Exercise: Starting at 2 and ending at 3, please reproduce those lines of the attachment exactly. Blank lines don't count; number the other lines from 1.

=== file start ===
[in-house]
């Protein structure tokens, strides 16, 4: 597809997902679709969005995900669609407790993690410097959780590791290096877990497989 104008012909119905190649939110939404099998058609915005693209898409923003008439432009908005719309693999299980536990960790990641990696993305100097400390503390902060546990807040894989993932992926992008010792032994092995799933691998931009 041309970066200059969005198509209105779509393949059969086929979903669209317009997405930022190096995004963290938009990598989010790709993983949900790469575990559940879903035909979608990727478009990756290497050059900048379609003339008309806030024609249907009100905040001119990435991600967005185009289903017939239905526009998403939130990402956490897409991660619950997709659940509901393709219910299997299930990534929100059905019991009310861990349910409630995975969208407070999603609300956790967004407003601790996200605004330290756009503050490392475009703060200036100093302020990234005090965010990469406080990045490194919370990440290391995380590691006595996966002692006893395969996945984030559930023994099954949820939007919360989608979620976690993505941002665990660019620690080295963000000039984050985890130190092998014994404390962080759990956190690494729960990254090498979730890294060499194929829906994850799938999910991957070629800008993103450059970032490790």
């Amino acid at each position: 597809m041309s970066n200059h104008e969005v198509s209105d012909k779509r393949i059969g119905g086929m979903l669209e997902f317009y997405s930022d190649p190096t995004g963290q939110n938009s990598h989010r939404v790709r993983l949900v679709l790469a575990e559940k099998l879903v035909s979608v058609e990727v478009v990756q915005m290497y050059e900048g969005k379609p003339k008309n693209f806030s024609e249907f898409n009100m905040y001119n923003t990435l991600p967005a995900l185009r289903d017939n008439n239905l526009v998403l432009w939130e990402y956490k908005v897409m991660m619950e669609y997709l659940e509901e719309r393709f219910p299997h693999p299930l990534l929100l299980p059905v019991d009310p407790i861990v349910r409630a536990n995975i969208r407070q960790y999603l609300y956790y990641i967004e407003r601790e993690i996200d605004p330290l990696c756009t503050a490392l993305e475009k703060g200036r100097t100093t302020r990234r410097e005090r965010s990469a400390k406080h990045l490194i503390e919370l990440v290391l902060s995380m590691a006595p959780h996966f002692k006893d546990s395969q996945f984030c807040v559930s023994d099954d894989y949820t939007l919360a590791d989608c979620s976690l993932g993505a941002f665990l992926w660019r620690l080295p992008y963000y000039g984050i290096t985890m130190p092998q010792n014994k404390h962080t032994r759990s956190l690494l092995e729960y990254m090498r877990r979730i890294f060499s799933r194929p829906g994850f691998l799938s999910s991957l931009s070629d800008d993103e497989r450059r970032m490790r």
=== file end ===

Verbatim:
């Protein structure tokens, strides 16, 4: 597809997902679709969005995900669609407790993690410097959780590791290096877990497989 104008012909119905190649939110939404099998058609915005693209898409923003008439432009908005719309693999299980536990960790990641990696993305100097400390503390902060546990807040894989993932992926992008010792032994092995799933691998931009 041309970066200059969005198509209105779509393949059969086929979903669209317009997405930022190096995004963290938009990598989010790709993983949900790469575990559940879903035909979608990727478009990756290497050059900048379609003339008309806030024609249907009100905040001119990435991600967005185009289903017939239905526009998403939130990402956490897409991660619950997709659940509901393709219910299997299930990534929100059905019991009310861990349910409630995975969208407070999603609300956790967004407003601790996200605004330290756009503050490392475009703060200036100093302020990234005090965010990469406080990045490194919370990440290391995380590691006595996966002692006893395969996945984030559930023994099954949820939007919360989608979620976690993505941002665990660019620690080295963000000039984050985890130190092998014994404390962080759990956190690494729960990254090498979730890294060499194929829906994850799938999910991957070629800008993103450059970032490790």
């Amino acid at each position: 597809m041309s970066n200059h104008e969005v198509s209105d012909k779509r393949i059969g119905g086929m979903l669209e997902f317009y997405s930022d190649p190096t995004g963290q939110n938009s990598h989010r939404v790709r993983l949900v679709l790469a575990e559940k099998l879903v035909s979608v058609e990727v478009v990756q915005m290497y050059e900048g969005k379609p003339k008309n693209f806030s024609e249907f898409n009100m905040y001119n923003t990435l991600p967005a995900l185009r289903d017939n008439n239905l526009v998403l432009w939130e990402y956490k908005v897409m991660m619950e669609y997709l659940e509901e719309r393709f219910p299997h693999p299930l990534l929100l299980p059905v019991d009310p407790i861990v349910r409630a536990n995975i969208r407070q960790y999603l609300y956790y990641i967004e407003r601790e993690i996200d605004p330290l990696c756009t503050a490392l993305e475009k703060g200036r100097t100093t302020r990234r410097e005090r965010s990469a400390k406080h990045l490194i503390e919370l990440v290391l902060s995380m590691a006595p959780h996966f002692k006893d546990s395969q996945f984030c807040v559930s023994d099954d894989y949820t939007l919360a590791d989608c979620s976690l993932g993505a941002f665990l992926w660019r620690l080295p992008y963000y000039g984050i290096t985890m130190p092998q010792n014994k404390h962080t032994r759990s956190l690494l092995e729960y990254m090498r877990r979730i890294f060499s799933r194929p829906g994850f691998l799938s999910s991957l931009s070629d800008d993103e497989r450059r970032m490790r």